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Corals of the Mascarene Archipelago

Coraux des Mascareignes

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The Mascarene Archipelago composed of the volcanic islands of Reunion, Mauritius and Rodrigues rises from the western Indian Ocean slightly more than 800 km east of Madagascar, between 21°7' and 19°40' south, and between 55°13' and 61°10' longitude east.

Carte des Mascareignes

The protection of the environment has become a major concern for the new millenium. In the process of monitoring, managing and conserving biodiversity, certain biologists have become experts and have developed a unique know-how in the inventorying of species. These experts are not simply living encyclopedias to be found in Museums, but also individuals with first hand experience, trained intuitions and reasoning powers applicable to decision making (naming, classifying, identifying a specimen) in particular domains of knowledge. A knowledge base on the scleractinian corals of the Mascarene Archipelago is being developed using Gerard Faure's collection of approximately 4000 specimens belonging to 54 genera and 182 species gathered in the Mascarene Archipelago and deposited at the National Museum of Natural History of Paris, the University and the Museum of Reunion.

This knowledge base is a decision support application which provides computer-based assistance for the description, classification and identification of corals, and a tool to be used for a better knowledge and more reliable identification of corals for reef management purposes.

Quicktime movie of the project (in french) <

Expertise in Systematics is becoming rare [Systematics includes the study of, the description of the diversity of living beings, the study of the nature of and the cause of their similarities and differences,.the demonstration of the phylogenetic relationships between them, and the construction of classifications highlighting these relationships]. It has become urgent to collect expert knowledge for transmission to coming generations. This is the only way to avoid the eventuality that, in the future, such knowledge shall be accessible only through monographs and through museums.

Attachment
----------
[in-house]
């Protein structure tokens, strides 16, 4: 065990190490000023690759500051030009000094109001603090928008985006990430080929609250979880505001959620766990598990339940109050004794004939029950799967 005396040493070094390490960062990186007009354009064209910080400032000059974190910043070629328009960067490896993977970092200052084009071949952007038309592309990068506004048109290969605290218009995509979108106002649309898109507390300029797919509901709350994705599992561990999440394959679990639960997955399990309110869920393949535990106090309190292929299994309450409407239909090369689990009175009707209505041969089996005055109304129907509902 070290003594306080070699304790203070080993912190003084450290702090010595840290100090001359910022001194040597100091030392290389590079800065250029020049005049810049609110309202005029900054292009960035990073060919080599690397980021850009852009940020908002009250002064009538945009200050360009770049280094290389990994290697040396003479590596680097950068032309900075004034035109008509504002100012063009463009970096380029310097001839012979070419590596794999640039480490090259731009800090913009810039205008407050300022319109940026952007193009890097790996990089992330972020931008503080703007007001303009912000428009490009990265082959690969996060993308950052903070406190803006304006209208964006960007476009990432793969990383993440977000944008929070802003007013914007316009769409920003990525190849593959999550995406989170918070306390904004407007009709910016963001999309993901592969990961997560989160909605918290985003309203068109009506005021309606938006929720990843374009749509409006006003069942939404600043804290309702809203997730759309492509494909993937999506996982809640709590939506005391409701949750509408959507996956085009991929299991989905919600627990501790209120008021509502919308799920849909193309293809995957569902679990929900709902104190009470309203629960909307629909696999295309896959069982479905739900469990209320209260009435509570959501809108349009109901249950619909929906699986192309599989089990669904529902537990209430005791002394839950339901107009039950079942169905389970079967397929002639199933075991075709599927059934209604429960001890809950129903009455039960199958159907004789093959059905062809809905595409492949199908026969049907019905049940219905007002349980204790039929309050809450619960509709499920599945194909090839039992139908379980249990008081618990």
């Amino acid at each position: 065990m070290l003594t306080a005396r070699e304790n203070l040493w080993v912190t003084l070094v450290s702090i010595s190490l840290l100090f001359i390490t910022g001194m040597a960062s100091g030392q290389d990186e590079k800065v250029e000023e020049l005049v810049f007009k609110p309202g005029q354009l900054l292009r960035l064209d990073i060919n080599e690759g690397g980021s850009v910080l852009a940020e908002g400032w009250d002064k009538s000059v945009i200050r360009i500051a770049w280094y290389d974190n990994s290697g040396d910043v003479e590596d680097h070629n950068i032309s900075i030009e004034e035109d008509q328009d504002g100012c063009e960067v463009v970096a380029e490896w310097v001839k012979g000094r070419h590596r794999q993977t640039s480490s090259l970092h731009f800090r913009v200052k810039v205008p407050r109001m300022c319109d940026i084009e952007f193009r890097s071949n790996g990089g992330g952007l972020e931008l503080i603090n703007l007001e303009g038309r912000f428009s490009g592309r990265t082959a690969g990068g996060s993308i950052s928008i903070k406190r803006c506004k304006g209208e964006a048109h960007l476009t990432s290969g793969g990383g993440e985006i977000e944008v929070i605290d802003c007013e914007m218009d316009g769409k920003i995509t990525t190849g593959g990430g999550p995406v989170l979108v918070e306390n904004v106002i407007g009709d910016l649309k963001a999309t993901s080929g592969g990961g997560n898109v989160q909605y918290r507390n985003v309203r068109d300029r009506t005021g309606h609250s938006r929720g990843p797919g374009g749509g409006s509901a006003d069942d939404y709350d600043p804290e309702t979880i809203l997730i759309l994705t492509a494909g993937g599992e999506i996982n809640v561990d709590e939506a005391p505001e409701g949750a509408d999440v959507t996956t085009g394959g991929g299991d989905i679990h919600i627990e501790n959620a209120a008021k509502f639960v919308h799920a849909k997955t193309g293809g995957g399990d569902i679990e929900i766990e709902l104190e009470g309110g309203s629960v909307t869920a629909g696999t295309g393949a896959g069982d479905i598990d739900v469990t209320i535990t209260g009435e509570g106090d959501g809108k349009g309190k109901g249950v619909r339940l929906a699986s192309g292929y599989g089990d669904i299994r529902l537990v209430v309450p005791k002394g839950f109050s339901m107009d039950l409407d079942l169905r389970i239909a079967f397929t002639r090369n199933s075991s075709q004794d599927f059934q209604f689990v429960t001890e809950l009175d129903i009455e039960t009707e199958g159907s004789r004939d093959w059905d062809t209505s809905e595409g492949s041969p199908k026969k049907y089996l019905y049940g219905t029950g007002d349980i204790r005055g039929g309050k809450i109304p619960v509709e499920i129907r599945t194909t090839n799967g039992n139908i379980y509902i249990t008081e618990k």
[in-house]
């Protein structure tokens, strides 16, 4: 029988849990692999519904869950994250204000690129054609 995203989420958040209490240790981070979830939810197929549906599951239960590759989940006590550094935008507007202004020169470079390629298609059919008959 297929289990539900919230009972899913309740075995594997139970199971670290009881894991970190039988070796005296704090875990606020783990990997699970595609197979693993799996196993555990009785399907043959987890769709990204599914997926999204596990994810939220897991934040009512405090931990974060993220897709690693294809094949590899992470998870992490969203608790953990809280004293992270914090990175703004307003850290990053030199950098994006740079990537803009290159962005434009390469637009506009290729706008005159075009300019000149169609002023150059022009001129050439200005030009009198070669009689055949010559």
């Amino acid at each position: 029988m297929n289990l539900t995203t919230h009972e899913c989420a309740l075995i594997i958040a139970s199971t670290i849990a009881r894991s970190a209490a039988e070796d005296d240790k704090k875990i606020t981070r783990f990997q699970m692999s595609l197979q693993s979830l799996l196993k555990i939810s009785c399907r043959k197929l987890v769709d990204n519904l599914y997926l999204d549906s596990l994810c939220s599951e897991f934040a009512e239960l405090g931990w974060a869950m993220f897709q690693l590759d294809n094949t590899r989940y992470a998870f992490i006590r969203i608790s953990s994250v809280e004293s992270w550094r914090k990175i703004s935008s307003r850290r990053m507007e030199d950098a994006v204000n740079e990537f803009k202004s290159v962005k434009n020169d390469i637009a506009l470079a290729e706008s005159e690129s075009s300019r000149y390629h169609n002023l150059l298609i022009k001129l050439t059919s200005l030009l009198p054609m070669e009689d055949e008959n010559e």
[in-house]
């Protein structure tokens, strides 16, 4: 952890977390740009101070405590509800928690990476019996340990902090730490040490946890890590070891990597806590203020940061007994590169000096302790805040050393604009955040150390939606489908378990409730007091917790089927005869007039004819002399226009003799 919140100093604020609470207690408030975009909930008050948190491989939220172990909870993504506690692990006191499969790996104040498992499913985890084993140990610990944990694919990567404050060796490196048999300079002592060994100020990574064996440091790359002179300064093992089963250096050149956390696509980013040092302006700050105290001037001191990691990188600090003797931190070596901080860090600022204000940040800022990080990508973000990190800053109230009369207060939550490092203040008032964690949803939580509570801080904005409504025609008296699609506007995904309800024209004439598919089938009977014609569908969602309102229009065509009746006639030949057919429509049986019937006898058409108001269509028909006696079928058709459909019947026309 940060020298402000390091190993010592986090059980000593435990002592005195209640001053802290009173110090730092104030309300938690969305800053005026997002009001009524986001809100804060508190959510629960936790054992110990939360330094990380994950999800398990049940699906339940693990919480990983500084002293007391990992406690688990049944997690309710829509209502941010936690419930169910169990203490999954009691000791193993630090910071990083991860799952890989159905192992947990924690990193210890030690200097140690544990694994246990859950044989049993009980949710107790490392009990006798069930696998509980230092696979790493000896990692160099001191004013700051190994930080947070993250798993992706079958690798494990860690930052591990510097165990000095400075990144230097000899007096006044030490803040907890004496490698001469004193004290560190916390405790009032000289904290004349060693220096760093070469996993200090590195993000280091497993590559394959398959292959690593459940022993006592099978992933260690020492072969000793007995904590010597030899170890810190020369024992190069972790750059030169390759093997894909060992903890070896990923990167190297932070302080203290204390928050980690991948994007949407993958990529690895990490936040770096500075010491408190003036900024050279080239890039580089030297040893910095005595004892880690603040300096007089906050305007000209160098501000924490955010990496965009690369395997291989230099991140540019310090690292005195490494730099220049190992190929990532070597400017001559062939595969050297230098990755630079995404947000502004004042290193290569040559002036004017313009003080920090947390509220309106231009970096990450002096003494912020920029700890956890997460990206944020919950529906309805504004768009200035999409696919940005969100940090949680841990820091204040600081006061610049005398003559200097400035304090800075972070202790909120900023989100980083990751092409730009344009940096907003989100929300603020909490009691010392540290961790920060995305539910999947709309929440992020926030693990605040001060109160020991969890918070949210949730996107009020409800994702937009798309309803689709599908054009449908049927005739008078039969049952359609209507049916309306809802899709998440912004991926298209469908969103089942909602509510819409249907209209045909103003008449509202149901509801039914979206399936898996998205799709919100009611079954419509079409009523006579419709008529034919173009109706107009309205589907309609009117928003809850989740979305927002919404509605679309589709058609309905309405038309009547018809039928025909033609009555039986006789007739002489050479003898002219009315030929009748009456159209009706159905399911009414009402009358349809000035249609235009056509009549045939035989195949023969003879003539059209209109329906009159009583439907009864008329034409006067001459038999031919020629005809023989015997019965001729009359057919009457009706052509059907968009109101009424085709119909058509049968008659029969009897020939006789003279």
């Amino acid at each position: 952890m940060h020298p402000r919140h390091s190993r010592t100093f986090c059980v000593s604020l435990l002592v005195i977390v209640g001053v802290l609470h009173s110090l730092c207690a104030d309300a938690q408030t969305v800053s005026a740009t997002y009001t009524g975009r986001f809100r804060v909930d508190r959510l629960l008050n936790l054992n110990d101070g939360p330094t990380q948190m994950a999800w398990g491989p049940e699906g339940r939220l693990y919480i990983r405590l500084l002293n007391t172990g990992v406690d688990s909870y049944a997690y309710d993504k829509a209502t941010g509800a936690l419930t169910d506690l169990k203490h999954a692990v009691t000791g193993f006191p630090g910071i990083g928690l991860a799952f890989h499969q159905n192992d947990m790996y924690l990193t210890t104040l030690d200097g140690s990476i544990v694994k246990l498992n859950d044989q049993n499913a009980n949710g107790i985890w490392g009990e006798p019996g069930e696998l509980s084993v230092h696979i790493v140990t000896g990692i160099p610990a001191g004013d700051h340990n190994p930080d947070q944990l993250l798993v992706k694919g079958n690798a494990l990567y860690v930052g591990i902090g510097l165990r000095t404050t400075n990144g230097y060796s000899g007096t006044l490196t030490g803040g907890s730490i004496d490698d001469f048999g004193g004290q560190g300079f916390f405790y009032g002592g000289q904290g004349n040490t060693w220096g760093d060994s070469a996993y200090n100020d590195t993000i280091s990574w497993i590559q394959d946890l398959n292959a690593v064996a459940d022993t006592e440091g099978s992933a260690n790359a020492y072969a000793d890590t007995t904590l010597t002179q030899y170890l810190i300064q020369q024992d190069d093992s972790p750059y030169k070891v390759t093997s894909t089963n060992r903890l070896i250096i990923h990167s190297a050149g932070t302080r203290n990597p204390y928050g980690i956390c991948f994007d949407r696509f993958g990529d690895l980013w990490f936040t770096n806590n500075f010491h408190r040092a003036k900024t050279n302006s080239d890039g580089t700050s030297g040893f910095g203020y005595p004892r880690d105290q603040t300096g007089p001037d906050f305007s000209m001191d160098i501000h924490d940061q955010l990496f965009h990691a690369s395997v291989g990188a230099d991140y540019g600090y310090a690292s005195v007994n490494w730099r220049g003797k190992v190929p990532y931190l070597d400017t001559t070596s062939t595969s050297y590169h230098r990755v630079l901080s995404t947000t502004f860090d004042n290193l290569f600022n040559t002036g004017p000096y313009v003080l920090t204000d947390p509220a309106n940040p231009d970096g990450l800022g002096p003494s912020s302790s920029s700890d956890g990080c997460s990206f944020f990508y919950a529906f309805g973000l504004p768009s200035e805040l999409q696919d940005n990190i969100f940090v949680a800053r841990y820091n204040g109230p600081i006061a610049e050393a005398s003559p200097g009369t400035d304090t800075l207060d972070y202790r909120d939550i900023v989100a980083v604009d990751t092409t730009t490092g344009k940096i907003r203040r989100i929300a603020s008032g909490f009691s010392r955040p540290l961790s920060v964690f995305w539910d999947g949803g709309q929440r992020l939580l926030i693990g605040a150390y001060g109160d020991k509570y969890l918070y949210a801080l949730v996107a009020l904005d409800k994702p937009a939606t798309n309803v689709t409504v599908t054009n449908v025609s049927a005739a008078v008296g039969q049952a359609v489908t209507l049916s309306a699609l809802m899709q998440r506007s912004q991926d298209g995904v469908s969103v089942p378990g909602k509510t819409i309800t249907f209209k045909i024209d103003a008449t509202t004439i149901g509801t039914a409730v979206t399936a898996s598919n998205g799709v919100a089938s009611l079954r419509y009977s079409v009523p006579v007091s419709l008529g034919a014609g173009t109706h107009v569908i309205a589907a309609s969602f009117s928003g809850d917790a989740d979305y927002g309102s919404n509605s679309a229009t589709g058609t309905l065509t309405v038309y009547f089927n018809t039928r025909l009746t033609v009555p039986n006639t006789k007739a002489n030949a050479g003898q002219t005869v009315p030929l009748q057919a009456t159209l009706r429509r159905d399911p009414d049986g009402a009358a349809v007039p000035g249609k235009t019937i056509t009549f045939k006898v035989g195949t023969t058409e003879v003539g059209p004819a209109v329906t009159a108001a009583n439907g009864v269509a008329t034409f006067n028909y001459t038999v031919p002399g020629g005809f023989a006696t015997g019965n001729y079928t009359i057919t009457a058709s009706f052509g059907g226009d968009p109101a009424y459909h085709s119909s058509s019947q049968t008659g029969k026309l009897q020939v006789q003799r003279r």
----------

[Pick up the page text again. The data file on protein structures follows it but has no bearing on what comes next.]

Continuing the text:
Living beings are so numerous, varied and complex that man in studying them has come to group them into five kingdoms with a great number of subdivisions (the principal ones being: branches, classes, orders, families, genera and species). The inventory, description, naming, and classification of these living beings is the task of systematics, one of the many of the life sciences. The research scientist in systematics is a specialist of a sub-group within whose limits he is capable, among other things, of describing, naming (identifying), and classifying species (or "inventing" new ones, in case of discovery). A great number of systematics specialists are needed to cover a biodiversity that is still only incompletely known. It takes several years to train a systematician. In the past, the knowledge and know-how acquired over a lifetime have been handed down through master-disciple relationships. Since the middle of the century, these relationships have been vanishing.
Consequently, in France, as elsewhere, a whole generation of biologists-systematicians are approaching retirement age without any younger systematicians around to insure continuity. If it is the case the data published by these specialists resides in libraries and can eventually serve to construct databases, their knowledge and know-how is, largely, on the way to being lost. Knowledge bases are the opportunity to transmit this know-how to future systematicians.

The knowledge base of Mascarene Archipelago coral is an example of the gathering of expertise based on the experimental methods of experts in life sciences. The experience of these experts is based upon observation, the construction of hypotheses and experimental verification. The knowledge base was created with the assistance of the IKBS (Iterative Knowledge Base System) software program. IKBS was written in Java to make it available over the web.

Project Objectives :

Project Report :

The extreme variability of intraspecific and even intracolonial structures of scleractinian corals, together with a very large ecological or geographic distribution, represents one of the major difficulties faced during the construction process of the knowledge base. Compulsory reference to specialized literature or even the description of type material do not always provide a guarantee of reliability, due to the lack of accuracy and contradictions resulting from the above mentioned variability. Consequently, the construction of the descriptive model and the robustness of the case base (coverage, accuracy, redundancy) during the development of the first step of the system are of paramount importance. To date 4 families (Pocilloporidae, Fungiidae, Astrocoeniidae, Siderastreidae) covering 15 genera and 37 species are entered (or are in the process of being entered ) in the knowledge base.

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The coral project has been partially financed by the Régional Council of Réunion.

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© IREMIA - IKBS team - 08/2003